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Source: Climeworks

World’s First 'Negative Emissions' Plant Turns Carbon Dioxide To Stone

By Tessa Love

The world, as of now, is run on carbon dioxide. Industries and activities across the planet emit carbon into the atmosphere as a byproduct of production, transportation, and just about every other thing humans do. For perspective, human activity yields 40 trillion kg of carbon dioxide a year. This means that we’re on track to cross a crucial emissions limit that will cause global temperatures to rise past the dangerous 2°C limit set by the Paris climate agreement, setting in motion stronger effects of climate change. Luckily, scientists are already on track to solve this.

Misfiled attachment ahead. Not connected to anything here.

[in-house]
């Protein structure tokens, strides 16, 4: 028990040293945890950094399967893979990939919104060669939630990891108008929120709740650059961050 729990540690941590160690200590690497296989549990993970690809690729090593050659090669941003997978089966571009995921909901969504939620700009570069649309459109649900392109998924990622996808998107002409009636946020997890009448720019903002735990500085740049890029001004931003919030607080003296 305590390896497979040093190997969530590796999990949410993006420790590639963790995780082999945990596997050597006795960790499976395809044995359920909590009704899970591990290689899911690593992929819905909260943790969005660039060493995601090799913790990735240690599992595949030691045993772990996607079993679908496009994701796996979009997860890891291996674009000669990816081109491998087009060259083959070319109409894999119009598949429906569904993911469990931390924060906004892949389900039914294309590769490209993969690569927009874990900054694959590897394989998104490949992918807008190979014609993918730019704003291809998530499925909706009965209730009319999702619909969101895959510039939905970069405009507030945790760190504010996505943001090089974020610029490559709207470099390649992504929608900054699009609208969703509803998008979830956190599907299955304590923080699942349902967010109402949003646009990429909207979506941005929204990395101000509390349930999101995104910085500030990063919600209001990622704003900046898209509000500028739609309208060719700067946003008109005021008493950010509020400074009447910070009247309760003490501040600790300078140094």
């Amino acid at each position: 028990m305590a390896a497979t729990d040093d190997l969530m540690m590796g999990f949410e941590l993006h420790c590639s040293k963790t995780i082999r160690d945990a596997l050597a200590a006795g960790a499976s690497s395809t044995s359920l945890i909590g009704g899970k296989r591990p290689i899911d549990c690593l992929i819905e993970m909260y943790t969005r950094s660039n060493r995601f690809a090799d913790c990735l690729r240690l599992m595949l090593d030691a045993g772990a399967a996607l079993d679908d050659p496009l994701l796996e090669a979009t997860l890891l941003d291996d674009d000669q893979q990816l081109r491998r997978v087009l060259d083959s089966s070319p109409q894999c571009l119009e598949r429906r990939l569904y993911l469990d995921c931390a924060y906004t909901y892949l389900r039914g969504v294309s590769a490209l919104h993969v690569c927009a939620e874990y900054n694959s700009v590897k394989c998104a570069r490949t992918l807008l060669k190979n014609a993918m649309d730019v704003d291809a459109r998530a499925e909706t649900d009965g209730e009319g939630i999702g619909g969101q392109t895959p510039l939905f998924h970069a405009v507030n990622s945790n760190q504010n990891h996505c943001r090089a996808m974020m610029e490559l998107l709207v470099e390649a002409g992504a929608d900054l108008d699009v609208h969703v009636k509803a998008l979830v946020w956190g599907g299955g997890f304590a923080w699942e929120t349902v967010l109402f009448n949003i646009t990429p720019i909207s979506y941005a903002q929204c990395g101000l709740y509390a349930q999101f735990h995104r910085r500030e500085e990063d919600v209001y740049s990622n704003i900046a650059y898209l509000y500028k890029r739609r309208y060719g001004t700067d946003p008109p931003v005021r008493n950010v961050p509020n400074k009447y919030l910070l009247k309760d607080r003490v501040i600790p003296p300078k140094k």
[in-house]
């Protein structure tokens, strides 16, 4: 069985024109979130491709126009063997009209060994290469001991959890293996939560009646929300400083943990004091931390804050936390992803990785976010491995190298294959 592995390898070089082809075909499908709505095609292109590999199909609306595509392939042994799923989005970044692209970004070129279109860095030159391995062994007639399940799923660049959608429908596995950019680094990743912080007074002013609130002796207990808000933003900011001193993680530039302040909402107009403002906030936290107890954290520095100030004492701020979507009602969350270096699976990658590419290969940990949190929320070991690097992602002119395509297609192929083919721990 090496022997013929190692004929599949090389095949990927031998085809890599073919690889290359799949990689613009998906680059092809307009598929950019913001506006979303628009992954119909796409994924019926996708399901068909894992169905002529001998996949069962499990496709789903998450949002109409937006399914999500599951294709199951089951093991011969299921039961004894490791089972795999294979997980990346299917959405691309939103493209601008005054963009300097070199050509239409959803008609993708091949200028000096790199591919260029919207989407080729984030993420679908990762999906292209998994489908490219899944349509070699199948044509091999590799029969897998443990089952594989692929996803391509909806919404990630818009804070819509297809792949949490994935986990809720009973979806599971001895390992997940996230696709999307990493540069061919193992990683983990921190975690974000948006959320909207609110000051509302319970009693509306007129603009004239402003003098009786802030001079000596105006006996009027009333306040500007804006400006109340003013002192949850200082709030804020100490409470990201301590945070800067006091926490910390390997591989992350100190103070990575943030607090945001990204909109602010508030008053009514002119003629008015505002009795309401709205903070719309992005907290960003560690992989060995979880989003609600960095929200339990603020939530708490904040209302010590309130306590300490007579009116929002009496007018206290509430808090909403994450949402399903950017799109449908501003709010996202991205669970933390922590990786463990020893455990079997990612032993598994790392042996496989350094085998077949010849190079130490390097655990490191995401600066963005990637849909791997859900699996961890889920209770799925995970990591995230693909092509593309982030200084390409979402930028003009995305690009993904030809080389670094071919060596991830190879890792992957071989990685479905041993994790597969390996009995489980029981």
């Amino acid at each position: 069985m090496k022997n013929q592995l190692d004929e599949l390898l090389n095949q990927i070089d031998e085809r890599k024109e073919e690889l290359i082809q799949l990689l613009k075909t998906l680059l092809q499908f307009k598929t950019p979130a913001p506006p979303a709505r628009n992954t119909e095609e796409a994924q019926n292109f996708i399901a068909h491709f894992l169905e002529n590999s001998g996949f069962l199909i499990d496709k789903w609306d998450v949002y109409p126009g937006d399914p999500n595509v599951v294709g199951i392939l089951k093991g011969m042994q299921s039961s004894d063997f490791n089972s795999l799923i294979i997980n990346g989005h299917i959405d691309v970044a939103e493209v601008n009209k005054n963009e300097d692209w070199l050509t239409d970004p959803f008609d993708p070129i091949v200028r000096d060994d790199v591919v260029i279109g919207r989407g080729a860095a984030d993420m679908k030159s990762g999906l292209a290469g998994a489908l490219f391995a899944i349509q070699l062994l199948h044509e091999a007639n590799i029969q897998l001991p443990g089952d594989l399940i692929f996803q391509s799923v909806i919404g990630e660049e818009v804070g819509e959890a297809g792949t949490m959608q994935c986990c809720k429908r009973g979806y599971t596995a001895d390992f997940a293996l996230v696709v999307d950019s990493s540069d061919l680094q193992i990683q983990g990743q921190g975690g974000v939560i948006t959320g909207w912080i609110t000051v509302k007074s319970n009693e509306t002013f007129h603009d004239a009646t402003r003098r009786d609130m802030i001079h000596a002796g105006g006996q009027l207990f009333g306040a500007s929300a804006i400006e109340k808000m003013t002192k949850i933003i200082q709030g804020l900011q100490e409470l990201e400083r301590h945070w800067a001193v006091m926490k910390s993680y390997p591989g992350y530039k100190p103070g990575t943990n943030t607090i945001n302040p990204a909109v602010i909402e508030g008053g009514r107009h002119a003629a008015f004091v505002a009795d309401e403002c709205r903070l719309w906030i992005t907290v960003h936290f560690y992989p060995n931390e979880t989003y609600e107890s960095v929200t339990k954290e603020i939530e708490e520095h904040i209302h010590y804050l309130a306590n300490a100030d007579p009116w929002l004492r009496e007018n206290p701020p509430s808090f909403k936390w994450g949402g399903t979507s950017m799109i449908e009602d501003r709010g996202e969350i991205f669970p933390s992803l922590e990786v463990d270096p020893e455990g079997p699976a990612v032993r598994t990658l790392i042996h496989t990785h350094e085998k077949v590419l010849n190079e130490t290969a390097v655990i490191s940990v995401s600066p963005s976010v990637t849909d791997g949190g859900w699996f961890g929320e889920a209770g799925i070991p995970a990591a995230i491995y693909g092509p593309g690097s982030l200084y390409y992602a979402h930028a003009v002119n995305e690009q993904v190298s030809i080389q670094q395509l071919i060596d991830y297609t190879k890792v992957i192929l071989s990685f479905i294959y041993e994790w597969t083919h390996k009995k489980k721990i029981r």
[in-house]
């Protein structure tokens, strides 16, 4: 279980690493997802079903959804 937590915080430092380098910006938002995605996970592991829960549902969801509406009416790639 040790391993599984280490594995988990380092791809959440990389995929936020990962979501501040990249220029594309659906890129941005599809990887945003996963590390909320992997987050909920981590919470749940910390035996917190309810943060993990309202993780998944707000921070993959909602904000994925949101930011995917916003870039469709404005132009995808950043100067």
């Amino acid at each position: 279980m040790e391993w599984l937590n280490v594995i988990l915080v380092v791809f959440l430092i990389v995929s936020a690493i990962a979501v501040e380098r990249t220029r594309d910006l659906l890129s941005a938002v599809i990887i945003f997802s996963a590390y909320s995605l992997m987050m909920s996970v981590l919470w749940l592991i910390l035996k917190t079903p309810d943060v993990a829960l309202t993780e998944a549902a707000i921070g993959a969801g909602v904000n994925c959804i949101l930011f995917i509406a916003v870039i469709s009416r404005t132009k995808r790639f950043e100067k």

Until this point, most scientists put their focus on curbing carbon emissions as the number one solution. Now most experts believe that option is gone. Instead, they are focusing on a new innovation: direct-air capture, or massive machines that suck CO2 from the atmosphere like trees "but on steroids," according to Quartz. And while many believed this technology was an unreasonable ask due to the huge price tag attached to it, this week brought the grand opening of the first facility boasting direct-air capture machines at a reasonable price.